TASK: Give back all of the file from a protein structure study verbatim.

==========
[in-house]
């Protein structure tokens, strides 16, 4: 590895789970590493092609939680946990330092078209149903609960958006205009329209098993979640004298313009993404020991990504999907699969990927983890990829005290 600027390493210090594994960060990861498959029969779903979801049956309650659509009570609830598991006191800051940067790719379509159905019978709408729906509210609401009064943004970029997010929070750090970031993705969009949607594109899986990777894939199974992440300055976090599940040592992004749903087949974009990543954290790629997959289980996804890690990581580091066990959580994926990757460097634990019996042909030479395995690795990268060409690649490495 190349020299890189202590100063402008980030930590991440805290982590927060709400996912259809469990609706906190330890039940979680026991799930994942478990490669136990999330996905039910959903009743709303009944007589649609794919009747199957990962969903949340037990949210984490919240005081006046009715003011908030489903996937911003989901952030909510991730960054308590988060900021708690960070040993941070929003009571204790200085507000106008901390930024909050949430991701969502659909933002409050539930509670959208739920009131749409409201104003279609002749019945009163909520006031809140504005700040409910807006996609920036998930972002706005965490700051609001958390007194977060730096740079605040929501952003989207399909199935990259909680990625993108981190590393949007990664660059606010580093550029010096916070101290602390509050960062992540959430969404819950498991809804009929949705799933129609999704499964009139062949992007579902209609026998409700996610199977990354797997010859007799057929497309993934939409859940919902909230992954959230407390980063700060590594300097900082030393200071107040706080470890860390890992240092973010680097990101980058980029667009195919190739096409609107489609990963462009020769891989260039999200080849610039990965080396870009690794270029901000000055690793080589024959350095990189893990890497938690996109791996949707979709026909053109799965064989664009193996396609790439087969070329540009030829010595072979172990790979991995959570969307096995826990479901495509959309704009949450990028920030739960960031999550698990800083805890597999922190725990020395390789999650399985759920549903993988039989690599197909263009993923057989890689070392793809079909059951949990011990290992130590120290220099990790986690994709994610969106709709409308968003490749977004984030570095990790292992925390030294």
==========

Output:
[in-house]
């Protein structure tokens, strides 16, 4: 590895789970590493092609939680946990330092078209149903609960958006205009329209098993979640004298313009993404020991990504999907699969990927983890990829005290 600027390493210090594994960060990861498959029969779903979801049956309650659509009570609830598991006191800051940067790719379509159905019978709408729906509210609401009064943004970029997010929070750090970031993705969009949607594109899986990777894939199974992440300055976090599940040592992004749903087949974009990543954290790629997959289980996804890690990581580091066990959580994926990757460097634990019996042909030479395995690795990268060409690649490495 190349020299890189202590100063402008980030930590991440805290982590927060709400996912259809469990609706906190330890039940979680026991799930994942478990490669136990999330996905039910959903009743709303009944007589649609794919009747199957990962969903949340037990949210984490919240005081006046009715003011908030489903996937911003989901952030909510991730960054308590988060900021708690960070040993941070929003009571204790200085507000106008901390930024909050949430991701969502659909933002409050539930509670959208739920009131749409409201104003279609002749019945009163909520006031809140504005700040409910807006996609920036998930972002706005965490700051609001958390007194977060730096740079605040929501952003989207399909199935990259909680990625993108981190590393949007990664660059606010580093550029010096916070101290602390509050960062992540959430969404819950498991809804009929949705799933129609999704499964009139062949992007579902209609026998409700996610199977990354797997010859007799057929497309993934939409859940919902909230992954959230407390980063700060590594300097900082030393200071107040706080470890860390890992240092973010680097990101980058980029667009195919190739096409609107489609990963462009020769891989260039999200080849610039990965080396870009690794270029901000000055690793080589024959350095990189893990890497938690996109791996949707979709026909053109799965064989664009193996396609790439087969070329540009030829010595072979172990790979991995959570969307096995826990479901495509959309704009949450990028920030739960960031999550698990800083805890597999922190725990020395390789999650399985759920549903993988039989690599197909263009993923057989890689070392793809079909059951949990011990290992130590120290220099990790986690994709994610969106709709409308968003490749977004984030570095990790292992925390030294």